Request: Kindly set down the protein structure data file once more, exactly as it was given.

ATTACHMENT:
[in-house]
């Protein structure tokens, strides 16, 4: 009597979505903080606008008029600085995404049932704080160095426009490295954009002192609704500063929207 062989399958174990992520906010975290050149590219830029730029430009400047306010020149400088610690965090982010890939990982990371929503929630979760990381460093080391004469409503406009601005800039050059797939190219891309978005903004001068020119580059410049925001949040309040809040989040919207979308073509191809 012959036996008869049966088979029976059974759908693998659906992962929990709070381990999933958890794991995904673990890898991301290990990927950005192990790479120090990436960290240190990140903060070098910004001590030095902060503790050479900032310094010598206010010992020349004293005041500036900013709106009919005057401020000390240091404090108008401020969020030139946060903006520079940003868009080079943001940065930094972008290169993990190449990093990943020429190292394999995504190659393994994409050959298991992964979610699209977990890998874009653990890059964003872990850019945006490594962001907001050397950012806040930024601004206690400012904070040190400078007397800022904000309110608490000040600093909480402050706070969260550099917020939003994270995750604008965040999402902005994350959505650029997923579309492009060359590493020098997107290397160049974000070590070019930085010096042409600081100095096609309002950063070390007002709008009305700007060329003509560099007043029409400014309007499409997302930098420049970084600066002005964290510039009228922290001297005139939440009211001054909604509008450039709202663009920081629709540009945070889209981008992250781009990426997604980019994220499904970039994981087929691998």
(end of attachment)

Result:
[in-house]
């Protein structure tokens, strides 16, 4: 009597979505903080606008008029600085995404049932704080160095426009490295954009002192609704500063929207 062989399958174990992520906010975290050149590219830029730029430009400047306010020149400088610690965090982010890939990982990371929503929630979760990381460093080391004469409503406009601005800039050059797939190219891309978005903004001068020119580059410049925001949040309040809040989040919207979308073509191809 012959036996008869049966088979029976059974759908693998659906992962929990709070381990999933958890794991995904673990890898991301290990990927950005192990790479120090990436960290240190990140903060070098910004001590030095902060503790050479900032310094010598206010010992020349004293005041500036900013709106009919005057401020000390240091404090108008401020969020030139946060903006520079940003868009080079943001940065930094972008290169993990190449990093990943020429190292394999995504190659393994994409050959298991992964979610699209977990890998874009653990890059964003872990850019945006490594962001907001050397950012806040930024601004206690400012904070040190400078007397800022904000309110608490000040600093909480402050706070969260550099917020939003994270995750604008965040999402902005994350959505650029997923579309492009060359590493020098997107290397160049974000070590070019930085010096042409600081100095096609309002950063070390007002709008009305700007060329003509560099007043029409400014309007499409997302930098420049970084600066002005964290510039009228922290001297005139939440009211001054909604509008450039709202663009920081629709540009945070889209981008992250781009990426997604980019994220499904970039994981087929691998």